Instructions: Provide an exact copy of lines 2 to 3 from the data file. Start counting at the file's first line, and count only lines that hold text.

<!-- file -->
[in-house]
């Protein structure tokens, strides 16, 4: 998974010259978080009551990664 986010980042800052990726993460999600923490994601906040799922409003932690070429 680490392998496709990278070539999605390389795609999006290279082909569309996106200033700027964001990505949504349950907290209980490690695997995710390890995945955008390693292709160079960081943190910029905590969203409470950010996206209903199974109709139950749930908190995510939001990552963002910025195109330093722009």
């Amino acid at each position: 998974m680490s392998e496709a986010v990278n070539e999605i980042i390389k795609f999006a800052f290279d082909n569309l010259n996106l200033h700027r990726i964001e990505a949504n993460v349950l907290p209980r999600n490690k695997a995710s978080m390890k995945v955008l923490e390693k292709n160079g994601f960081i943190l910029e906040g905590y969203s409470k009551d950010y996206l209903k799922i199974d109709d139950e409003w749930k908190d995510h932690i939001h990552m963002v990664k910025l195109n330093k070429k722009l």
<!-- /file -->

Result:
């Protein structure tokens, strides 16, 4: 998974010259978080009551990664 986010980042800052990726993460999600923490994601906040799922409003932690070429 680490392998496709990278070539999605390389795609999006290279082909569309996106200033700027964001990505949504349950907290209980490690695997995710390890995945955008390693292709160079960081943190910029905590969203409470950010996206209903199974109709139950749930908190995510939001990552963002910025195109330093722009």
């Amino acid at each position: 998974m680490s392998e496709a986010v990278n070539e999605i980042i390389k795609f999006a800052f290279d082909n569309l010259n996106l200033h700027r990726i964001e990505a949504n993460v349950l907290p209980r999600n490690k695997a995710s978080m390890k995945v955008l923490e390693k292709n160079g994601f960081i943190l910029e906040g905590y969203s409470k009551d950010y996206l209903k799922i199974d109709d139950e409003w749930k908190d995510h932690i939001h990552m963002v990664k910025l195109n330093k070429k722009l």